BEIRUT: A number of journalists were detained and interrogated in the month of September at Hezbollah checkpoints in the Beirut southern suburbs, the Samir Kassir Eyes Center for Media and Cultural Freedom said in its monthly report released Monday. The report said journalists were detained and “humiliated” at the checkpoints, citing the example of Hussein Shamas, who works for the Higher Shiite Council media department, who was stopped by members of Hezbollah manning a checkpoint near the Mar Mikhael church in Shiyah. Shamas’ car was also confiscated in the incident.
Cameraman Abbas Hayek, from Al-Jadeed TV station, was stopped at the same checkpoint and interrogated for an hour, the report said.
SKeyes added that the ISF’s cybercrime unit summoned journalist Rasha al-Amin for an investigation over an article she published in Al-Muhasaba, in which she described Lebanese Forces leader Samir Geagea as a criminal.
The report said that Geagea also filed a lawsuit against the Sawt al-Mada radio station for alleged slander and defamation.
Separately, the Court of Cassation withdrew the case against journalist Mohannad Hajj Ali, who was under investigation by the cybercrime unit for the dissemination of an article about Geagea’s alleged war crimes.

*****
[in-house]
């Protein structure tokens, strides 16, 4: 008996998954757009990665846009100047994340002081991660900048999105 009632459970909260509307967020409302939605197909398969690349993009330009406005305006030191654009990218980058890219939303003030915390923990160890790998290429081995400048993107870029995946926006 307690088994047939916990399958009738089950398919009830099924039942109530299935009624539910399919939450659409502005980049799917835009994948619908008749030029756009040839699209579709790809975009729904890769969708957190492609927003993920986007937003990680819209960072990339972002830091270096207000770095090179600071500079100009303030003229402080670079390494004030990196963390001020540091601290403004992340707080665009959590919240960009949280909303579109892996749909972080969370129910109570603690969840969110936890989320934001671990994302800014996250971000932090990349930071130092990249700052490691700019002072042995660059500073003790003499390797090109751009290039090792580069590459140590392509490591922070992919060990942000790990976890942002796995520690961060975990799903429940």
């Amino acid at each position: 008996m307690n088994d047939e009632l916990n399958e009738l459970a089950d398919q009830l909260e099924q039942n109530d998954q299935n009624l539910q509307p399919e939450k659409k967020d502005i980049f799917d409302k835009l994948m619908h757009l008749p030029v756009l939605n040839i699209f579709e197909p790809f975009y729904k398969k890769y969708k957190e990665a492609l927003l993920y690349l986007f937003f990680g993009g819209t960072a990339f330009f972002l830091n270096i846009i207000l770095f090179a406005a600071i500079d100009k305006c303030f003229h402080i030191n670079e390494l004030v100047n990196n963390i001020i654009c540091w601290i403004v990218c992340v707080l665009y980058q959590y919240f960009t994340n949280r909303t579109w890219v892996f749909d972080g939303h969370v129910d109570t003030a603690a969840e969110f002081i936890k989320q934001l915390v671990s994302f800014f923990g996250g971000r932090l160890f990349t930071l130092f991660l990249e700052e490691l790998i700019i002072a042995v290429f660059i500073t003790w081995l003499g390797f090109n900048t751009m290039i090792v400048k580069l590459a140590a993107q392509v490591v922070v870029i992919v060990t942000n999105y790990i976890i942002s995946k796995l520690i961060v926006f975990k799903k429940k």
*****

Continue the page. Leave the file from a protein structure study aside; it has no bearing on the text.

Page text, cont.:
The report follows up on press and cultural freedom violations in Lebanon, Syria, Jordan and Palestine. It described the situation in Syria as tragic, with about 16 media activists killed last month, including six in and around Damascus and three in Raqaa.
SKeyes said that many journalists were subject to kidnapping and detention in Syria, including Marc Marginedas of Spanish newspaper El Periodico, who was kidnapped by a Syrian rebel group in Hama.
In the Occupied West Bank and 1948 territories, a number of Palestinian journalists were wounded when they were targeted by tear gas and stun grenades thrown by Israeli soldiers. The Hamas Movement in the Gaza Strip summoned many journalists for their work.